As we eagerly await the Supreme Court’s decision on the constitutionality of the Patient Protection and Affordable Care Act, a.k.a. Obamacare, expected shortly after 10 a.m. Thursday morning, much of the political Left remains mystified by the health‐care law’s continued unpopularity.
According to an Associated Press/GfK poll released last week, 47 percent of Americans oppose the health‐care law, while just 33 percent support it. Similarly, a Rasmussen presidential‐election poll released just this week found that 54 percent of likely voters want the law repealed. And even more devastating, a New York Times/CBS News poll, which traditionally skews Democratic, found that fully two‐thirds of Americans wanted either the individual mandate or the entire law to be found unconstitutional.
In the face of this ongoing opposition, the media has trotted out the usual excuses. First, the public doesn’t understand all the good things the health‐care bill will supposedly do for them. As Chris Cillizza said on MSNBC, “People don’t know what they want.” They point to surveys showing that Americans express confusion about what the law would or would not do. Other surveys show that some benefits of the law, such as allowing children to stay on their parents’ policy until age 26 or guaranteeing coverage for individuals with preexisting conditions, are quite popular, even if the overall bill is not.
Thus, the Left continues to cling to the idea that the health‐care law will eventually become popular once the public figures it all out. True, they originally thought that the bill would “become more popular after passage than it was before passage,” as Ezra Klein suggested. Then, they thought that it would become popular once some of the reforms took effect. “I think that health care, over time, is going to become more popular,” David Axelrod told us. Now, bizarrely, Washington Post columnist E. J. Dionne claims that the bill will actually become more popular if the Court strikes it down.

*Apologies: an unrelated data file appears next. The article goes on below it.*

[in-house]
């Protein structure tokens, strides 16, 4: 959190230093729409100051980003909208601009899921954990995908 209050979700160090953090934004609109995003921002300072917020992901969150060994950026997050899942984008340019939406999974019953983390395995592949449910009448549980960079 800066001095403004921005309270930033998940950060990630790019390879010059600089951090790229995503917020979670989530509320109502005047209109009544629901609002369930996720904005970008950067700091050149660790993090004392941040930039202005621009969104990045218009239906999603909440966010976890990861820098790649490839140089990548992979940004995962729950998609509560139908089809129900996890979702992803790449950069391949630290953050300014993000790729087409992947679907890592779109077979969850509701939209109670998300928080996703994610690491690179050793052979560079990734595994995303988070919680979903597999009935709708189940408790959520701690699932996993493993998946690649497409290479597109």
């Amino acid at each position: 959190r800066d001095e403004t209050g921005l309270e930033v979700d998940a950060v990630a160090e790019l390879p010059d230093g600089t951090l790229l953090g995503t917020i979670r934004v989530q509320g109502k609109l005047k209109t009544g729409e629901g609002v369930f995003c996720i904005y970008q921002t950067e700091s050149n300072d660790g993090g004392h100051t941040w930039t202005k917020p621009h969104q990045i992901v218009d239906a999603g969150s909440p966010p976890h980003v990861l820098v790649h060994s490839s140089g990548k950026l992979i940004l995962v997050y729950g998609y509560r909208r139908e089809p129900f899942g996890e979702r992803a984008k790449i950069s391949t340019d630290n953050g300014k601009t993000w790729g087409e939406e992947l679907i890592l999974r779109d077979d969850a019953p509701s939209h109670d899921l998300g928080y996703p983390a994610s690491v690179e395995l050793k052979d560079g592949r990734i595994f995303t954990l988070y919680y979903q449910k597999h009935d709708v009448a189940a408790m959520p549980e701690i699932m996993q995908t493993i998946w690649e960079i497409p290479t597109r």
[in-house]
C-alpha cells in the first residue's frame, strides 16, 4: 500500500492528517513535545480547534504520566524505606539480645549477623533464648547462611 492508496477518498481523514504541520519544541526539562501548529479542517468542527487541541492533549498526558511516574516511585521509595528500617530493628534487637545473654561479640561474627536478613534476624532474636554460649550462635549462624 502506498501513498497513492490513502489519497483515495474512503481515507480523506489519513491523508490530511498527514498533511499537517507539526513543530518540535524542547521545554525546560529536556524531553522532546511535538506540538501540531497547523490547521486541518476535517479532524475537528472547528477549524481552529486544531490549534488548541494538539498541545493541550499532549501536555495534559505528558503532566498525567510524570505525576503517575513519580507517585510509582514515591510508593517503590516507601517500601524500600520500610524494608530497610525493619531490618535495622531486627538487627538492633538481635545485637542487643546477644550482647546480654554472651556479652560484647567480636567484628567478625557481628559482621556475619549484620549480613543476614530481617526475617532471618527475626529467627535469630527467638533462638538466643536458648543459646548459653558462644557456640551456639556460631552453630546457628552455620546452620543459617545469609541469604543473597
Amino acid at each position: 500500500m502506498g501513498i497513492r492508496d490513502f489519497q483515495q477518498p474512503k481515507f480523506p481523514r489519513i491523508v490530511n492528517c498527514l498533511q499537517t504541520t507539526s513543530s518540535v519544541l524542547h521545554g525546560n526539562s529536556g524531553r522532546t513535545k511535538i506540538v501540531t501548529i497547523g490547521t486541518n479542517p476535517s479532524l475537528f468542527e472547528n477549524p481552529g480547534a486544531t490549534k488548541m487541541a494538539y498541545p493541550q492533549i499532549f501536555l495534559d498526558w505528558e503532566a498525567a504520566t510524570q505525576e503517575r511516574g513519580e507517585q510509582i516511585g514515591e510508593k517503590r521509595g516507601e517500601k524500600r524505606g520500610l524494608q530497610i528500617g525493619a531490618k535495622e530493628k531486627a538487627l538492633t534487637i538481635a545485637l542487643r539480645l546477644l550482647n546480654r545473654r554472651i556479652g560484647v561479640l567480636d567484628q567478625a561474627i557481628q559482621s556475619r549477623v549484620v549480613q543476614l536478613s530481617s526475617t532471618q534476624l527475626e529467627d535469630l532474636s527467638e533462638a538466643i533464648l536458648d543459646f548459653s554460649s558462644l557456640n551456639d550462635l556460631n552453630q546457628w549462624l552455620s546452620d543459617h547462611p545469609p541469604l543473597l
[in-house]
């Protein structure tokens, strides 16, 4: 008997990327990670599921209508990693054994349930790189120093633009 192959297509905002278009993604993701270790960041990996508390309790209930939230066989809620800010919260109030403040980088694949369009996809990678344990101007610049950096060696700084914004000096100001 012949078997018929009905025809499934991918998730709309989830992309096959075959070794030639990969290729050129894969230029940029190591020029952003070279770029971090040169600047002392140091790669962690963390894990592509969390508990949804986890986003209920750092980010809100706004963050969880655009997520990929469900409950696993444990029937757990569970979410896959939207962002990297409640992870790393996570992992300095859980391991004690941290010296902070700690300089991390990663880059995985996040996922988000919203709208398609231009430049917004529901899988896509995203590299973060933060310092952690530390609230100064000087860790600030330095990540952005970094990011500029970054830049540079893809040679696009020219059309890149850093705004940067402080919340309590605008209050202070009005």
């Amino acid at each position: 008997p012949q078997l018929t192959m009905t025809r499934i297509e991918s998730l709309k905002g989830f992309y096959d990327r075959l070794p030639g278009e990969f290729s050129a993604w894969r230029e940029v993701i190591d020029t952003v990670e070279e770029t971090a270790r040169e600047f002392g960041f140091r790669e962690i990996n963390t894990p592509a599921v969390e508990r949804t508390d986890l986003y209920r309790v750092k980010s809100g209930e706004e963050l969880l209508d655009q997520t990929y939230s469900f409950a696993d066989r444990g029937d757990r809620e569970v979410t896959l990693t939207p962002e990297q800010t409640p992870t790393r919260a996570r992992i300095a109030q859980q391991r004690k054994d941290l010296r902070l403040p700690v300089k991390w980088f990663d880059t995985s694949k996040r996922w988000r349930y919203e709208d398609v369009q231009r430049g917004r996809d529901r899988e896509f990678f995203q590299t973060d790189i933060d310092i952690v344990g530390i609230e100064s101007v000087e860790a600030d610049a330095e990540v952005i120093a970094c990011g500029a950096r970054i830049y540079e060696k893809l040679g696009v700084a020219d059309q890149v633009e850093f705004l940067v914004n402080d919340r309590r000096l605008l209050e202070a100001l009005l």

Or maybe the public isn’t stupid; rather, they’ve just been brainwashed by a barrage of anti‐Obamacare ads. Last week, the New York Times rolled out a front‐page story highlighting a study that, in purchases of television advertising, opponents of the health‐care law had outspent supporters three‐to‐one, $235 million to $70 million. That gap has shrunk in the last year, though: Since July 1, 2011, opponents spent roughly $27 million on television ads, compared with $12 million by supporters. Moreover, the study only included spending up to March of this year, and therefore does not include a new $20 million contract that HHS signed with a public‐relations firm in May.
Of course, focusing on just television advertising ignores the many other avenues that supporters have used to sell their message, such as HHS mailings to seniors. There is also the virtually unending stream of pro‐Obamacare stories in the mainstream media. And, there was the president himself, who has given at least 144 speeches, talks, or press conferences devoted to the bill.